Jenna sat on the plane, at the start of her two hour flight home. She’d been away for a few weeks, and was eager to get back to her world. As she at buckled into her window seat, she began to think about her life.
Always a bright girl, she had just finished four weeks at a prestigious summer program for teens who were entering college the next year. She had graduated as the valedictorian of her high school a month earlier, and had forgone the summer of partying with her friends for the two week program. In those four weeks she had taken two accelerated college courses, which would transfer to her college in the fall, exempting her from two requirements she would otherwise have to take. The coursework was exhausting, and she was drained tonight as she had taken (and passed) the two final exams for the courses just hours earlier.
The plane taxied to the runway and before Jenna knew it, they were in the air. She peered out the window at the darkness, seeing the lights of the airport and city begin to disappear as the plane went higher and higher into the pitch black sky. She felt the attack starting as she mused in her mind the next few weeks.
Jenna was first diagnosed with Generalized Anxiety Disorder when she was 12. She had been having trouble sleeping, and her mother had noticed quite a few behavior changes in her. She became irate every time something went wrong, couldn’t concentrate in school, and seemed tired mid-day, well before her quite active siblings even began to peter out. Since the diagnosis, she had worked with a therapist employing cognitive behavioral therapies to try to control her anxiety. Tonight as she squirmed in her seat, she began to go over the techniques they had worked on.
But alas, not much of it worked. Around an hour into the flight, the woman sitting next to Jenna reached down and picked up something off the floor. Jenna saw it was her own cell phone, which must have shifted off of her lap as she moved around in the seat. She had been so pre-occupied by her own thoughts, that she hadn’t noticed it had fallen.
“Is this yours, dear?”, the lady asked.
“Yes, thank you”, Jenna replied as she took the phone back and put it into her purse.
“Are you alright?”, the lady asked.
Jenna was a bit annoyed – it was obvious that she wasn’t doing alright based on her body language, but the last thing she wanted was to get into a conversation with the lady next to her about her own psychological issues. But in the end, she figured the remaining hour of the flight might be better with an ally rather than the enemy that lived within her mind, so she decided to talk.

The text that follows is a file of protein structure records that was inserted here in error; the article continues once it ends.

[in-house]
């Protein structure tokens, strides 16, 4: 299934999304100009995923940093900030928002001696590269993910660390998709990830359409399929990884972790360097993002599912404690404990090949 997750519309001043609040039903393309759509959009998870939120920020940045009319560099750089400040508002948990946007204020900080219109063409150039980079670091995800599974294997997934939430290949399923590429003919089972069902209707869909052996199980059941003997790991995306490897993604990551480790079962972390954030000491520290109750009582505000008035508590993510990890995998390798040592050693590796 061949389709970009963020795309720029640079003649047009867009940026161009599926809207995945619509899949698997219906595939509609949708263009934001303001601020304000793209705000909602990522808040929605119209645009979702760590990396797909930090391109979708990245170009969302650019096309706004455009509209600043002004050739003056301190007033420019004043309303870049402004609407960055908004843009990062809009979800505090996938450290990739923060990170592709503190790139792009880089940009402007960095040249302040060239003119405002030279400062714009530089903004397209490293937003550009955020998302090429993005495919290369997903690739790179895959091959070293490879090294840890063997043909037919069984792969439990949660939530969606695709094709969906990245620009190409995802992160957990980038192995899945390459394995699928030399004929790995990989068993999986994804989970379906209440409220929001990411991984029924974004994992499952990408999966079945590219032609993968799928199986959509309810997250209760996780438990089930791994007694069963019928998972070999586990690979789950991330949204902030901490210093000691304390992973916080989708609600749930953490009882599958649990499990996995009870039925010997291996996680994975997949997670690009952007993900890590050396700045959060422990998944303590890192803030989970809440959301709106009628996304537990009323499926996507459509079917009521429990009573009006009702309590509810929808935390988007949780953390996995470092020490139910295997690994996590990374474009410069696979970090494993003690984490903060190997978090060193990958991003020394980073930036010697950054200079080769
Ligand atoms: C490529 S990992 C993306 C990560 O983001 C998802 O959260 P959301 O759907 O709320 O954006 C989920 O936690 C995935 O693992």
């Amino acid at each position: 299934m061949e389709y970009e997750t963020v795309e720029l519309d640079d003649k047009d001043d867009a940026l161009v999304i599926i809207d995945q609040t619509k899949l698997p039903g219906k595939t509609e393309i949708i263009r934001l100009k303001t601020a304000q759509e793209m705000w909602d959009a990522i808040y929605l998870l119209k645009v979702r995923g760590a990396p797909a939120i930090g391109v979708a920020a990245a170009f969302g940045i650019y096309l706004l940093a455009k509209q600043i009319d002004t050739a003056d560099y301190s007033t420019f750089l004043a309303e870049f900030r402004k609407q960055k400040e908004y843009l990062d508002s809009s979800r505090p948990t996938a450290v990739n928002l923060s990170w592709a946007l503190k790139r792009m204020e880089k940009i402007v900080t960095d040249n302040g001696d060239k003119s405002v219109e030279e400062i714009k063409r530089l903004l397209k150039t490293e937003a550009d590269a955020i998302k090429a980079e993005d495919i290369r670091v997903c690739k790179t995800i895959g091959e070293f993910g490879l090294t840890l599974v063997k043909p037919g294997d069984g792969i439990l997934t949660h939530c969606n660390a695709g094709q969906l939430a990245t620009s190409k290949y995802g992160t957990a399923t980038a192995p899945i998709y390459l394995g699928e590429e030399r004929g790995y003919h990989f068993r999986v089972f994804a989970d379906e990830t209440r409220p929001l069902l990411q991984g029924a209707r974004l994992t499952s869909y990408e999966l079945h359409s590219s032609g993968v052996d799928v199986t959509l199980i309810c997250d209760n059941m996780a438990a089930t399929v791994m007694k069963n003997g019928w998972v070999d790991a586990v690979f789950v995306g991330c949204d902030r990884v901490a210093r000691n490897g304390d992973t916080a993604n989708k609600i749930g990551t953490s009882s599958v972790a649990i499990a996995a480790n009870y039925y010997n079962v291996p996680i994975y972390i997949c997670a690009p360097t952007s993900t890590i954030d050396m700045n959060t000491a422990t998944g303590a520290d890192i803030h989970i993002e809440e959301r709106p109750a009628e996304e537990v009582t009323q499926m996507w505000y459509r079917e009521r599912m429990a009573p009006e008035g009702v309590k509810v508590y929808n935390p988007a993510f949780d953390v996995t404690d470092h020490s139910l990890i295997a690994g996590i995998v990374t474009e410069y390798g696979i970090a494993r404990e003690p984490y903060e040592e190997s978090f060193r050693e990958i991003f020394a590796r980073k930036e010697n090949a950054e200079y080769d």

“I’m just a bit anxious”, Jenna said.
“You don’t like flying?”, the lady replied.
“No, it’s not flying. It’s just that I have a lot of things going on right now, and I don’t handle them especially well”.
Over the next hour, Jenna told the lady, whose name was June, about her life. June listened attentively as Jenna detailed the expectations she had of herself, the problems she perceived, and the stress she was dealing with. In the end, as they began preparing to land, Jenna finally finished talking and allowed June to get a word in.
“GAD?”, June said.
Jenna was a bit shocked – she hadn’t told June specifically what she had been diagnosed with. When June said the abbreviation, Jenna was taken aback.
“Me too”, June said reassuringly.
“How do you deal with it?”, Jenna said.
“It’s all about control”, June said.
“I know that I should be able to control it”, Jenna said sadly.
“That’s not what I meant”, June began, “I mean, you might not be able to control how your mind obsesses about things, or how distorted your world seems, or how the smallest thing can become a catastrophe. But you can control how you feel about the whole state of it”.
“What do you mean?”, Jenna said.
“I simply mean that when you find yourself falling into all of it, you shouldn’t become angry at yourself for how you feel. You should just understand that those feelings are how your mind operates. I found that once I let myself ‘off the hook’, I felt more in control of the whole thing. And once I had that, I could begin to rationally think about things. But if you’re too angry with yourself for how you feel, you’ll simply spiral out. I know, I did it too many times before I stopped yelling at myself for what I was feeling”.
By the time they finished talking, they’d both sat at the arriving gate for 30 minutes. They walked to baggage claim and found their bags had been taken to an airline office, where they retrieved them a few moments later. They then exchanged email addresses and went their separate ways.
Author Note: There is still quite a bit of stigma associated with mental illness, especially disorders like GAD and other anxiety/depression/mood conditions (By those who think “just suck it up and deal with it”). If you know someone who needs help, please help them. You don’t need to understand why they feel the way they do to be supportive.